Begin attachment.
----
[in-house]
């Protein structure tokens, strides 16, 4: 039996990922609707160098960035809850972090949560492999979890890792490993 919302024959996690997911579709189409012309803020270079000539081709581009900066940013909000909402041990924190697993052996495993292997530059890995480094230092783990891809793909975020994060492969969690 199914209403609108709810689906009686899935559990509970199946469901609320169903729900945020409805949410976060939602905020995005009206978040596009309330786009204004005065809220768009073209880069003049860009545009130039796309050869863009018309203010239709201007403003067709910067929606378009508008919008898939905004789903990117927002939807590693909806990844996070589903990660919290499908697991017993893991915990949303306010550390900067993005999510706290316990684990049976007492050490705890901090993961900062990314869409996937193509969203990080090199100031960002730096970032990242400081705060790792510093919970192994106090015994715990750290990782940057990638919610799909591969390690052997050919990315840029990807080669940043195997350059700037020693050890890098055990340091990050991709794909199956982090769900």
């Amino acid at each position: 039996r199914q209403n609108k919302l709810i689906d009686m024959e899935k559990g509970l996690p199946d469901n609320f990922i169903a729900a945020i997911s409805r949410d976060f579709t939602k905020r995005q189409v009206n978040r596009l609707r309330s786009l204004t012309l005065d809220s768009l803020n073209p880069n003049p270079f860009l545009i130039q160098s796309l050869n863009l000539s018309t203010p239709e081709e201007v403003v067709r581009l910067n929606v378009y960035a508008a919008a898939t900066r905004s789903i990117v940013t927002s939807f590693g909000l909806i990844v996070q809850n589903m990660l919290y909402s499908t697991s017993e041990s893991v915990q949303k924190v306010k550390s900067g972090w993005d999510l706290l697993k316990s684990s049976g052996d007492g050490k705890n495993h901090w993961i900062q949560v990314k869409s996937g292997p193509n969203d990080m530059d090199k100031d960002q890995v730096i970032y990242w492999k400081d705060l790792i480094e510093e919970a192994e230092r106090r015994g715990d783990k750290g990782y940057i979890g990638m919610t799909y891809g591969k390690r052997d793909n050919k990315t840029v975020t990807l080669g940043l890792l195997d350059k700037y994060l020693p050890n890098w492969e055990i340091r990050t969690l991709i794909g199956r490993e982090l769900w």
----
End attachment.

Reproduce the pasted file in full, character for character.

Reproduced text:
[in-house]
């Protein structure tokens, strides 16, 4: 039996990922609707160098960035809850972090949560492999979890890792490993 919302024959996690997911579709189409012309803020270079000539081709581009900066940013909000909402041990924190697993052996495993292997530059890995480094230092783990891809793909975020994060492969969690 199914209403609108709810689906009686899935559990509970199946469901609320169903729900945020409805949410976060939602905020995005009206978040596009309330786009204004005065809220768009073209880069003049860009545009130039796309050869863009018309203010239709201007403003067709910067929606378009508008919008898939905004789903990117927002939807590693909806990844996070589903990660919290499908697991017993893991915990949303306010550390900067993005999510706290316990684990049976007492050490705890901090993961900062990314869409996937193509969203990080090199100031960002730096970032990242400081705060790792510093919970192994106090015994715990750290990782940057990638919610799909591969390690052997050919990315840029990807080669940043195997350059700037020693050890890098055990340091990050991709794909199956982090769900």
């Amino acid at each position: 039996r199914q209403n609108k919302l709810i689906d009686m024959e899935k559990g509970l996690p199946d469901n609320f990922i169903a729900a945020i997911s409805r949410d976060f579709t939602k905020r995005q189409v009206n978040r596009l609707r309330s786009l204004t012309l005065d809220s768009l803020n073209p880069n003049p270079f860009l545009i130039q160098s796309l050869n863009l000539s018309t203010p239709e081709e201007v403003v067709r581009l910067n929606v378009y960035a508008a919008a898939t900066r905004s789903i990117v940013t927002s939807f590693g909000l909806i990844v996070q809850n589903m990660l919290y909402s499908t697991s017993e041990s893991v915990q949303k924190v306010k550390s900067g972090w993005d999510l706290l697993k316990s684990s049976g052996d007492g050490k705890n495993h901090w993961i900062q949560v990314k869409s996937g292997p193509n969203d990080m530059d090199k100031d960002q890995v730096i970032y990242w492999k400081d705060l790792i480094e510093e919970a192994e230092r106090r015994g715990d783990k750290g990782y940057i979890g990638m919610t799909y891809g591969k390690r052997d793909n050919k990315t840029v975020t990807l080669g940043l890792l195997d350059k700037y994060l020693p050890n890098w492969e055990i340091r990050t969690l991709i794909g199956r490993e982090l769900w």